To what extent is my current practice concept-based?

Misunderstandings and Struggles

So let’s start with a common misunderstanding and struggle which may resonate, and according to Lynn Erickson, is shared by many teachers around the world.

A common misunderstanding is the belief that concepts are more important than facts. This, however, is a myth. What is needed to support students is to offer a content rich curriculum so that students can access examples and use them in order to build conceptual and transferrable understandings.

A common struggle, also shared by many teachers, is that they find it difficult to go beyond teaching content and skills. Concept-based learning aims for students to use core content and skills as tools - as opposed to content and skills being the final destination of learning - to reach higher levels of thinking and deeper understanding. One common reason is that teachers feel they need to ‘cover’ the curriculum. Another common reason is that teachers can feel unsure of the steps they can take to scaffold learning so that students build their own conceptual understandings.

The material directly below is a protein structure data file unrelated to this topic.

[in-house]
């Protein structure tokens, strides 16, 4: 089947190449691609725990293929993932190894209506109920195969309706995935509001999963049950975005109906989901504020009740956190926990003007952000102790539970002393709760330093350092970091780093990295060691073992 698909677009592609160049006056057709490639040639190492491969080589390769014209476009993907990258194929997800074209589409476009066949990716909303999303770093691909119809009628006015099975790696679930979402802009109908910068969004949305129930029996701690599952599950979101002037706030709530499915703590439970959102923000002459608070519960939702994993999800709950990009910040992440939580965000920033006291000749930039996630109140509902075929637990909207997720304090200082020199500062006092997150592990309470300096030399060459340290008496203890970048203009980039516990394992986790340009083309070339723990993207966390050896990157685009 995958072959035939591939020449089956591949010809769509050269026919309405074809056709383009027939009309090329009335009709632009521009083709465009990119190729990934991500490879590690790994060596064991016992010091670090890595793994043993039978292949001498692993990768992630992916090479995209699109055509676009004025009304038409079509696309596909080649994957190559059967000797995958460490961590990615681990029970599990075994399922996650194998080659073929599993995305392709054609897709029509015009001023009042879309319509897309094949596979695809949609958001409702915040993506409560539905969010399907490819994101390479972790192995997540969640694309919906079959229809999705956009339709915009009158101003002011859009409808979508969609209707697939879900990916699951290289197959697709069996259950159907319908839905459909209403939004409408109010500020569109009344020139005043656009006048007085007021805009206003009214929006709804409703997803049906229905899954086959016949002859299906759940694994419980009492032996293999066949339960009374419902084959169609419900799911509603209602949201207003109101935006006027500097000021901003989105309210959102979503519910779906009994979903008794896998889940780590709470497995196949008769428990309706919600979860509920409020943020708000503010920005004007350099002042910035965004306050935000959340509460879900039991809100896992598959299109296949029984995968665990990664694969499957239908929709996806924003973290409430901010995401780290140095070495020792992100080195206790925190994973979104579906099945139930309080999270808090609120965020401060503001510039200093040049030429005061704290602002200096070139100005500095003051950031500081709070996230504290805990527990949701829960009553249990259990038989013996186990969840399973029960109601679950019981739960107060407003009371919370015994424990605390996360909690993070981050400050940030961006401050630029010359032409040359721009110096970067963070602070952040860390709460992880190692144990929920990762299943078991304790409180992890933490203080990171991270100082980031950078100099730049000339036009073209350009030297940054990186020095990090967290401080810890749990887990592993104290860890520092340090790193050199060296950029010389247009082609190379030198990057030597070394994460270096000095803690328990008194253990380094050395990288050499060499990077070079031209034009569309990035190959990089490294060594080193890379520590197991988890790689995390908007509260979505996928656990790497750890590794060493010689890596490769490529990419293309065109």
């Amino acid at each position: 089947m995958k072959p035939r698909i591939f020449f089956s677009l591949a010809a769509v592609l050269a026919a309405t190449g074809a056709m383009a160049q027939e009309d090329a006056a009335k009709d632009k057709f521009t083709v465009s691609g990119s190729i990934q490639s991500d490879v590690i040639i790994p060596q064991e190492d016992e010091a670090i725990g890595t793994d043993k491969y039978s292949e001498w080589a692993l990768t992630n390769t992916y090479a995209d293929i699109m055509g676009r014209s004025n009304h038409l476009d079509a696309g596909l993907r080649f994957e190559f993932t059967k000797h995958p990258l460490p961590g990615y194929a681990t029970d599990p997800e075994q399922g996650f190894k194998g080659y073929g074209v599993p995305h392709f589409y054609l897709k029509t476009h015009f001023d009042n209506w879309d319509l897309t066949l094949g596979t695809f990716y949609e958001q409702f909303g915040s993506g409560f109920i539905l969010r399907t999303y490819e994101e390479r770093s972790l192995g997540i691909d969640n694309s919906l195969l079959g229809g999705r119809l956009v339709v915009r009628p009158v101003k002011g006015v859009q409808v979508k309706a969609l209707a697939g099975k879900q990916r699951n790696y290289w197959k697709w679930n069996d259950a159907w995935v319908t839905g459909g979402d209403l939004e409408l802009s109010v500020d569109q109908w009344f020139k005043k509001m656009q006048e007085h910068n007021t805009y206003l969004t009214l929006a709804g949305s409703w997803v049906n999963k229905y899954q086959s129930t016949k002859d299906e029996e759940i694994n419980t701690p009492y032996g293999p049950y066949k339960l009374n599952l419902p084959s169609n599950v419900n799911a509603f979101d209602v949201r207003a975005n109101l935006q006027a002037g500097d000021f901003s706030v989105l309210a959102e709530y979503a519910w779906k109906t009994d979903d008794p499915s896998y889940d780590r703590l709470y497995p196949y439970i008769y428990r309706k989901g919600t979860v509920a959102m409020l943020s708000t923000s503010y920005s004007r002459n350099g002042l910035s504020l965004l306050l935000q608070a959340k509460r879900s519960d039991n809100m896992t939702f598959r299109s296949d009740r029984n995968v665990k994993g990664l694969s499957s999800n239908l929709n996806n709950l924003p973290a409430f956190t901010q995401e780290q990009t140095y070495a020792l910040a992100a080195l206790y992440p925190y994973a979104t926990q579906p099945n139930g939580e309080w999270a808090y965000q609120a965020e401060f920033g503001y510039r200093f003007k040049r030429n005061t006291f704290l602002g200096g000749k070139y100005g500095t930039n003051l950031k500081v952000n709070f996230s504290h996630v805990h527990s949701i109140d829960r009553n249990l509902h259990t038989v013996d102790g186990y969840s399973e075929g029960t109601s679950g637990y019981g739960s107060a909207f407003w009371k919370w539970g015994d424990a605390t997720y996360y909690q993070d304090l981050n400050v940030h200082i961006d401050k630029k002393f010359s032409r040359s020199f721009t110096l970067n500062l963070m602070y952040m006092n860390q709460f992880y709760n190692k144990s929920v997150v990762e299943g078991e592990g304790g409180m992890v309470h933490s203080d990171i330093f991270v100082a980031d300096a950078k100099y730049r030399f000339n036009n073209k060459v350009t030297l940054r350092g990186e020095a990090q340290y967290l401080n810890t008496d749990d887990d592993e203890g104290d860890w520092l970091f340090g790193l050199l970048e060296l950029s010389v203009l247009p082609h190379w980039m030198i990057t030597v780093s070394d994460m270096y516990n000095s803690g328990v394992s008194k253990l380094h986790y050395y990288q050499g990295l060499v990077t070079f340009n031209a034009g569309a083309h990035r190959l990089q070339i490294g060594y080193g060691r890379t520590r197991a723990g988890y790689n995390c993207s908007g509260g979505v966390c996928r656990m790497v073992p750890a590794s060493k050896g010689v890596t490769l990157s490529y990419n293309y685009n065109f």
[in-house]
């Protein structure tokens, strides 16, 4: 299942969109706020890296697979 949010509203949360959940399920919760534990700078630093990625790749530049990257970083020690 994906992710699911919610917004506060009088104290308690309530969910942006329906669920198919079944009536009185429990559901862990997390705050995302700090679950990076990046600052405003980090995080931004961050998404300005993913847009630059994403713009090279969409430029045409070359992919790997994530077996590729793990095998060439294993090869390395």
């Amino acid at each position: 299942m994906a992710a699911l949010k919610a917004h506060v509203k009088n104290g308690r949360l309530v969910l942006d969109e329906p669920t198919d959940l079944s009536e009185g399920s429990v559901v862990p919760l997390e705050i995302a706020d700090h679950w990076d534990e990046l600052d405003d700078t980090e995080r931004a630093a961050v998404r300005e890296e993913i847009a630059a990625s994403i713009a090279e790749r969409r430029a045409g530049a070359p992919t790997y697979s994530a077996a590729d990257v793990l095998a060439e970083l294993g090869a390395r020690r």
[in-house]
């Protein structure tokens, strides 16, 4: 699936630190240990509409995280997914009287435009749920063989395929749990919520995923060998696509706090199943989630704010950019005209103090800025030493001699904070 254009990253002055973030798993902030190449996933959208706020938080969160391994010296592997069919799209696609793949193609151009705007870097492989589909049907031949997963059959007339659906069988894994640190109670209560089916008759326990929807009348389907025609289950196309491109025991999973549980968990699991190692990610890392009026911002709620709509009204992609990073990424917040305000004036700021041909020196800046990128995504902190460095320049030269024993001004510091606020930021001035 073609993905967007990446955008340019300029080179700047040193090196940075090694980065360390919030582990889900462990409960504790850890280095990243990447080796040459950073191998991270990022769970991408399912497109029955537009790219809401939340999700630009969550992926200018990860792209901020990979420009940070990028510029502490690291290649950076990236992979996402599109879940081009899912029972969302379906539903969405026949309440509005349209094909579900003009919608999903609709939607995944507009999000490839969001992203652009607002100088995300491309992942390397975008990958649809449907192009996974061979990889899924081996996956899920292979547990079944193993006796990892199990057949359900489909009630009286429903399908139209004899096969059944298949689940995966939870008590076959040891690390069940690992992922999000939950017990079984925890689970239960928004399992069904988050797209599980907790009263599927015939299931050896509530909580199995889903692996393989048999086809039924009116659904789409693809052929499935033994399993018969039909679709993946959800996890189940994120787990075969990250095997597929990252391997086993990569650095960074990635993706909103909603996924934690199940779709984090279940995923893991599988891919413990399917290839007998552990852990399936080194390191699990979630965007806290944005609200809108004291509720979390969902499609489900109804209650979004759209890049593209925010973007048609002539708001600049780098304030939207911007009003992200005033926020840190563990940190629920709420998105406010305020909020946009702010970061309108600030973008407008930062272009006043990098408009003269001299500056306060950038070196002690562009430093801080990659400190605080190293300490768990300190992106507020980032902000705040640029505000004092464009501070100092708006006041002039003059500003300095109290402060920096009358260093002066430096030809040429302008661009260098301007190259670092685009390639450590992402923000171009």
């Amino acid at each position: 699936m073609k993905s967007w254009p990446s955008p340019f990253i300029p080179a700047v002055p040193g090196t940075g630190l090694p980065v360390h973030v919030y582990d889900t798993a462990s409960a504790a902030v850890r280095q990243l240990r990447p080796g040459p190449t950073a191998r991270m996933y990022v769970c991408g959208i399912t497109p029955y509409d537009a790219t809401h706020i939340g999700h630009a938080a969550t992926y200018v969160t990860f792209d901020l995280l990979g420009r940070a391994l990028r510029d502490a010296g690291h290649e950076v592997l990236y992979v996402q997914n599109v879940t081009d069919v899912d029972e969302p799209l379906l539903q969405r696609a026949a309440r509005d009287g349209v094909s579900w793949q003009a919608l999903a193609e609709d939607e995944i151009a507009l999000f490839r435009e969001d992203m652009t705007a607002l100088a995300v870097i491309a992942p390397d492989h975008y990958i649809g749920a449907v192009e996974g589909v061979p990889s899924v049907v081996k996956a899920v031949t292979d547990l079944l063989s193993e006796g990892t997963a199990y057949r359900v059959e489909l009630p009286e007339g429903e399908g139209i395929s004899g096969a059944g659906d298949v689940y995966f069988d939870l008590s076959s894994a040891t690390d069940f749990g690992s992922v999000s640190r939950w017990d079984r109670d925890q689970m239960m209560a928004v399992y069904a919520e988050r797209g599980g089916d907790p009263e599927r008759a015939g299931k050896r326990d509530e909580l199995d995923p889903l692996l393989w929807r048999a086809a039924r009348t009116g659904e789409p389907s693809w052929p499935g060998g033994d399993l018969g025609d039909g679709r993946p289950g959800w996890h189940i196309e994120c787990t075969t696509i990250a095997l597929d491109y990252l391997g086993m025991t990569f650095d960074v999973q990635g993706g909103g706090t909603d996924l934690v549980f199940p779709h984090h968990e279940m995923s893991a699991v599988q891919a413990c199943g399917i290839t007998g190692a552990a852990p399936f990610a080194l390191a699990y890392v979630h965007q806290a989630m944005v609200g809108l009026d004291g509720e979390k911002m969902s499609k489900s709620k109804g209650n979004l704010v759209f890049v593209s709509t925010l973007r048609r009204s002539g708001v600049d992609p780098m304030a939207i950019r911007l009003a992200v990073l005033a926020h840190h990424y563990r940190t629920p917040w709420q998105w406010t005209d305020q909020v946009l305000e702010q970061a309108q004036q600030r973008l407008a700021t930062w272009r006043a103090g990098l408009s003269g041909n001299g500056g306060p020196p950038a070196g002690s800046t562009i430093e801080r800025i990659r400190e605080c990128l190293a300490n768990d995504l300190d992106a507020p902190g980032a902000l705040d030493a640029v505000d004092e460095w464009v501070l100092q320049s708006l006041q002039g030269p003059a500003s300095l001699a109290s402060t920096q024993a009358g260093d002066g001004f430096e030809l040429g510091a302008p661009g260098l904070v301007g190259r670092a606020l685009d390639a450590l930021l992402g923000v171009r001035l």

Reflect - Act

Before going any further I invite you to pause and explore the concept-based pedagogy continuum below. Consider using it to make notes and adjust as you move through this guide:

  1. Click here to make your own copy and use as a reflection tool to support you/your team in your concept-based learning journey

  2. Read, reflect and highlight across the continuum based on practice

  3. Identify which areas you might consider to develop

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